Alfred Marshall and the quantity theory of money
Marshall made at least four contributions to the classical quantity theory. He endowed it with his Cambridge cash-balance money-supply-and-demand framework to explain how the nominal money supply relative to real money demand determines the price level. He combined it with the assumption of purchasing power parity to explain (i) the international distribution of world money under metallic standards and fixed exchange rates, and (ii) exchange rate determination under floating rates and inconvertible paper currencies. He paired it with the idea of money wage and/or interest rate stickiness in the face of price level changes to explain how money-stock fluctuations produce corresponding business-cycle oscillations in output and employment. He applied it to alternative policy regimes and monetary standards to determine their respective capabilities of delivering price-level and macroeconomic stability. In his hands the theory proved to be a powerful and flexible analytical tool.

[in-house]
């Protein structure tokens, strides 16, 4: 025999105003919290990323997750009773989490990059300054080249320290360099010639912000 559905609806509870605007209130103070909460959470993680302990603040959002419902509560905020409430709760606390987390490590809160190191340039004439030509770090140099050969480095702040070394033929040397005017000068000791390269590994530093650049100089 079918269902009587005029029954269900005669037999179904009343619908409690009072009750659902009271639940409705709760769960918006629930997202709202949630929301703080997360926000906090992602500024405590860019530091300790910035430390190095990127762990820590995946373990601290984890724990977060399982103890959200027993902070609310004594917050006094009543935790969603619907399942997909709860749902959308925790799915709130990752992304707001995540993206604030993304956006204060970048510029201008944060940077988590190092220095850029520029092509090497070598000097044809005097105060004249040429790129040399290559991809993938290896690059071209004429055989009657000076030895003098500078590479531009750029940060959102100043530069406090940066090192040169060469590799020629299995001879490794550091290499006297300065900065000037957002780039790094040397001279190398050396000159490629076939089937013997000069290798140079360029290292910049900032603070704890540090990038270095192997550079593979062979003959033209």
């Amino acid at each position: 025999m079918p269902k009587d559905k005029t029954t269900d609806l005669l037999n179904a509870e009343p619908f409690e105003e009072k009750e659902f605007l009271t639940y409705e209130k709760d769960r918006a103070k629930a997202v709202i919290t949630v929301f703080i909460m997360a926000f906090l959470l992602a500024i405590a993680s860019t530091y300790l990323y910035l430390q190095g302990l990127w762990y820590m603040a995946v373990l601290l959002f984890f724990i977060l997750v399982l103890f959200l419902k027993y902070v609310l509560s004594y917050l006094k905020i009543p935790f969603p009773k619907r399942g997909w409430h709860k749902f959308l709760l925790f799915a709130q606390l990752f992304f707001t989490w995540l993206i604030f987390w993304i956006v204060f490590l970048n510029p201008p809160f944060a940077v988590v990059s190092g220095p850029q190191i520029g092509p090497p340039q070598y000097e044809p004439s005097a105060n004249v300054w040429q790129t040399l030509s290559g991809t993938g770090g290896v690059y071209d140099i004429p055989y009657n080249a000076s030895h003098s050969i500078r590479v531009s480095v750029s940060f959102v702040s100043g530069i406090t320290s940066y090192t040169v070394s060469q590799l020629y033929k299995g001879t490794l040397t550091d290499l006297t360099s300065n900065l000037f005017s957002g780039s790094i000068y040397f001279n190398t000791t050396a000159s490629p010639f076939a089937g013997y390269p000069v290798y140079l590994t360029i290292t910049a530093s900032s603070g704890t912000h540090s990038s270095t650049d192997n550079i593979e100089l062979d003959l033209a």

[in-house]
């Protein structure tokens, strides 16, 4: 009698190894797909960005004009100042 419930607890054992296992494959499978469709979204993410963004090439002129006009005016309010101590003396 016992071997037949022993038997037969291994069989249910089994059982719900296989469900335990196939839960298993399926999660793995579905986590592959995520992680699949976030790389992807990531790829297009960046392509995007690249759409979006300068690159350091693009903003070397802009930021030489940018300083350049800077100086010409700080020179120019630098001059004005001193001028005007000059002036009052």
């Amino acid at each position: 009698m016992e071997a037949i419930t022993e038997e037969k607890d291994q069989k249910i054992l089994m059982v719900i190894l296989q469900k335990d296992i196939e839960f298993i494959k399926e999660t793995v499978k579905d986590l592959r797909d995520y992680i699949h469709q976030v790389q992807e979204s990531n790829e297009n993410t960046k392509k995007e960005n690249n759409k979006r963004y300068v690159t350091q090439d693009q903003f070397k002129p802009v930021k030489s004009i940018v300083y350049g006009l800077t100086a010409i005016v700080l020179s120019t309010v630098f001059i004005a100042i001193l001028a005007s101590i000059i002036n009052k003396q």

|Date of creation:||2004|
|Date of revision:|
|Contact details of provider:|| Web page: http://www.richmondfed.org/|
More information through EDIRC
|Order Information:|| Web: http://www.richmondfed.org/publications/ Email: |
Please report citation or reference errors to , or , if you are the registered author of the cited work, log in to your RePEc Author Service profile, click on "citations" and make appropriate adjustments.:
- Laidler,David, 1999.
"Fabricating the Keynesian Revolution,"
Cambridge University Press, number 9780521641739, June.
- Laidler, D., 1988. "Alfred Marshall And The Development Of Monetary Economics," UWO Department of Economics Working Papers 8809, University of Western Ontario, Department of Economics.
When requesting a correction, please mention this item's handle: RePEc:fip:fedrwp:04-10. See general information about how to correct material in RePEc.
For technical questions regarding this item, or to correct its authors, title, abstract, bibliographic or download information, contact: (William Perkins)
If references are entirely missing, you can add them using this form.